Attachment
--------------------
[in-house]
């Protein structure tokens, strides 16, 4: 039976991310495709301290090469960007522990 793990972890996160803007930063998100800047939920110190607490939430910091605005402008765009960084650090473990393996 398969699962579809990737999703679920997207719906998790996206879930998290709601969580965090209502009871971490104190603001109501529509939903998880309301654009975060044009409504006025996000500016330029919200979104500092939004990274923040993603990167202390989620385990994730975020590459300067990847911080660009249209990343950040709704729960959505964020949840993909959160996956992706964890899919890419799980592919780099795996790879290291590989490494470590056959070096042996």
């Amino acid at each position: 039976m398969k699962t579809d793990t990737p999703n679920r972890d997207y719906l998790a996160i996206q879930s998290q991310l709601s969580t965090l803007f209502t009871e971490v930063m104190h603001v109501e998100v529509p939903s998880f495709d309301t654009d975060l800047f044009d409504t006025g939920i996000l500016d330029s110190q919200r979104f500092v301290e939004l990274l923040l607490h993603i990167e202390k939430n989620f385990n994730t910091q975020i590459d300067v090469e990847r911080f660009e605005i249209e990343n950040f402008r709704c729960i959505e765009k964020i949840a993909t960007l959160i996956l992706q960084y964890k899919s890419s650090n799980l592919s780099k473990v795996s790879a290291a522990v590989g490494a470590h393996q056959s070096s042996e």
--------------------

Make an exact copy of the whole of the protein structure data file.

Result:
[in-house]
């Protein structure tokens, strides 16, 4: 039976991310495709301290090469960007522990 793990972890996160803007930063998100800047939920110190607490939430910091605005402008765009960084650090473990393996 398969699962579809990737999703679920997207719906998790996206879930998290709601969580965090209502009871971490104190603001109501529509939903998880309301654009975060044009409504006025996000500016330029919200979104500092939004990274923040993603990167202390989620385990994730975020590459300067990847911080660009249209990343950040709704729960959505964020949840993909959160996956992706964890899919890419799980592919780099795996790879290291590989490494470590056959070096042996």
């Amino acid at each position: 039976m398969k699962t579809d793990t990737p999703n679920r972890d997207y719906l998790a996160i996206q879930s998290q991310l709601s969580t965090l803007f209502t009871e971490v930063m104190h603001v109501e998100v529509p939903s998880f495709d309301t654009d975060l800047f044009d409504t006025g939920i996000l500016d330029s110190q919200r979104f500092v301290e939004l990274l923040l607490h993603i990167e202390k939430n989620f385990n994730t910091q975020i590459d300067v090469e990847r911080f660009e605005i249209e990343n950040f402008r709704c729960i959505e765009k964020i949840a993909t960007l959160i996956l992706q960084y964890k899919s890419s650090n799980l592919s780099k473990v795996s790879a290291a522990v590989g490494a470590h393996q056959s070096s042996e």